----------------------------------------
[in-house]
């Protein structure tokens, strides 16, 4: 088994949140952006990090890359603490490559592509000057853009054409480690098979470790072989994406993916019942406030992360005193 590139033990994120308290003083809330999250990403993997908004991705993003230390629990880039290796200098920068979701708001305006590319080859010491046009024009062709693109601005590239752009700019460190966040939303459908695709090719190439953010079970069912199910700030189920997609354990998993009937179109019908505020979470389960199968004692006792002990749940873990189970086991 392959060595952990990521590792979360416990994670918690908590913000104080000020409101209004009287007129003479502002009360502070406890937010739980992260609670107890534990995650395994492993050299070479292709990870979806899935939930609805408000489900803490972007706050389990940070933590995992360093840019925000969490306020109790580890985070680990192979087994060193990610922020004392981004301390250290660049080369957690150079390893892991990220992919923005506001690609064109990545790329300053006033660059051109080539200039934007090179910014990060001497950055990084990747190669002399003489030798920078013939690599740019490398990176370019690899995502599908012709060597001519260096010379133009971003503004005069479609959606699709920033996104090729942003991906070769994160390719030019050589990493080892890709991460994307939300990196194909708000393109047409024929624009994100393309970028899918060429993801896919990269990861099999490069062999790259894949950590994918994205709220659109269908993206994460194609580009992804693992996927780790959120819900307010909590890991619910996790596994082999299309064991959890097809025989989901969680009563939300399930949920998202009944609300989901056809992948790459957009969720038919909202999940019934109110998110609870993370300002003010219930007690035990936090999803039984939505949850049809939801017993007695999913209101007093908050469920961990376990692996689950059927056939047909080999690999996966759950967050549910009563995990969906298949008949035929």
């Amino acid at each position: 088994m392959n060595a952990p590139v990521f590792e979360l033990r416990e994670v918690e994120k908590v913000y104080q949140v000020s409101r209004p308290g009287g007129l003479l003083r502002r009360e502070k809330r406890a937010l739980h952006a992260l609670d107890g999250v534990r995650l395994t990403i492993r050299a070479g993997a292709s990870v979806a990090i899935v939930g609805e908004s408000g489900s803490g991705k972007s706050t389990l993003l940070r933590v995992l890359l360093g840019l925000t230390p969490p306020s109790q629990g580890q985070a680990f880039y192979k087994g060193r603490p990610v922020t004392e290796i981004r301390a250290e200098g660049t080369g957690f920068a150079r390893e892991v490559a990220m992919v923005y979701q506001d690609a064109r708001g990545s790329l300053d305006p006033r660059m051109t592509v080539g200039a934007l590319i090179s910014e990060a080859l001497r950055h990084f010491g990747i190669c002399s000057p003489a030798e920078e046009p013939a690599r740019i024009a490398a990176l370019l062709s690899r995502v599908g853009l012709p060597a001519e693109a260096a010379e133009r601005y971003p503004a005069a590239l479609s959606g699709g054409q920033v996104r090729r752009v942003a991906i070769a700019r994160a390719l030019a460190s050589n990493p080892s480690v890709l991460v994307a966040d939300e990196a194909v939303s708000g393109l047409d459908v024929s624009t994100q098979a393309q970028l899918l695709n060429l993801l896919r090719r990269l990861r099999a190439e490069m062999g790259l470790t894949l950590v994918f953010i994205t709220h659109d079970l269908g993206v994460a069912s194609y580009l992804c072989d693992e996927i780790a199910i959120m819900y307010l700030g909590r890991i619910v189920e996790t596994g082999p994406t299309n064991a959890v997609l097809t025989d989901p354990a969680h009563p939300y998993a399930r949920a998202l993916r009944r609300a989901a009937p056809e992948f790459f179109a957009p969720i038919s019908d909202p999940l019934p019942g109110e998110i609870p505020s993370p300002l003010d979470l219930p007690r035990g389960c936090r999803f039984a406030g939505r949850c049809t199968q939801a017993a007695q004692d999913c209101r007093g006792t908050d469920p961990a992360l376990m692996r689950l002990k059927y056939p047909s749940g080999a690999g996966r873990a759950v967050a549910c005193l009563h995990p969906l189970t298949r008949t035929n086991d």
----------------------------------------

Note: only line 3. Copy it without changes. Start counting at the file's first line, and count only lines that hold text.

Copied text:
């Amino acid at each position: 088994m392959n060595a952990p590139v990521f590792e979360l033990r416990e994670v918690e994120k908590v913000y104080q949140v000020s409101r209004p308290g009287g007129l003479l003083r502002r009360e502070k809330r406890a937010l739980h952006a992260l609670d107890g999250v534990r995650l395994t990403i492993r050299a070479g993997a292709s990870v979806a990090i899935v939930g609805e908004s408000g489900s803490g991705k972007s706050t389990l993003l940070r933590v995992l890359l360093g840019l925000t230390p969490p306020s109790q629990g580890q985070a680990f880039y192979k087994g060193r603490p990610v922020t004392e290796i981004r301390a250290e200098g660049t080369g957690f920068a150079r390893e892991v490559a990220m992919v923005y979701q506001d690609a064109r708001g990545s790329l300053d305006p006033r660059m051109t592509v080539g200039a934007l590319i090179s910014e990060a080859l001497r950055h990084f010491g990747i190669c002399s000057p003489a030798e920078e046009p013939a690599r740019i024009a490398a990176l370019l062709s690899r995502v599908g853009l012709p060597a001519e693109a260096a010379e133009r601005y971003p503004a005069a590239l479609s959606g699709g054409q920033v996104r090729r752009v942003a991906i070769a700019r994160a390719l030019a460190s050589n990493p080892s480690v890709l991460v994307a966040d939300e990196a194909v939303s708000g393109l047409d459908v024929s624009t994100q098979a393309q970028l899918l695709n060429l993801l896919r090719r990269l990861r099999a190439e490069m062999g790259l470790t894949l950590v994918f953010i994205t709220h659109d079970l269908g993206v994460a069912s194609y580009l992804c072989d693992e996927i780790a199910i959120m819900y307010l700030g909590r890991i619910v189920e996790t596994g082999p994406t299309n064991a959890v997609l097809t025989d989901p354990a969680h009563p939300y998993a399930r949920a998202l993916r009944r609300a989901a009937p056809e992948f790459f179109a957009p969720i038919s019908d909202p999940l019934p019942g109110e998110i609870p505020s993370p300002l003010d979470l219930p007690r035990g389960c936090r999803f039984a406030g939505r949850c049809t199968q939801a017993a007695q004692d999913c209101r007093g006792t908050d469920p961990a992360l376990m692996r689950l002990k059927y056939p047909s749940g080999a690999g996966r873990a759950v967050a549910c005193l009563h995990p969906l189970t298949r008949t035929n086991d």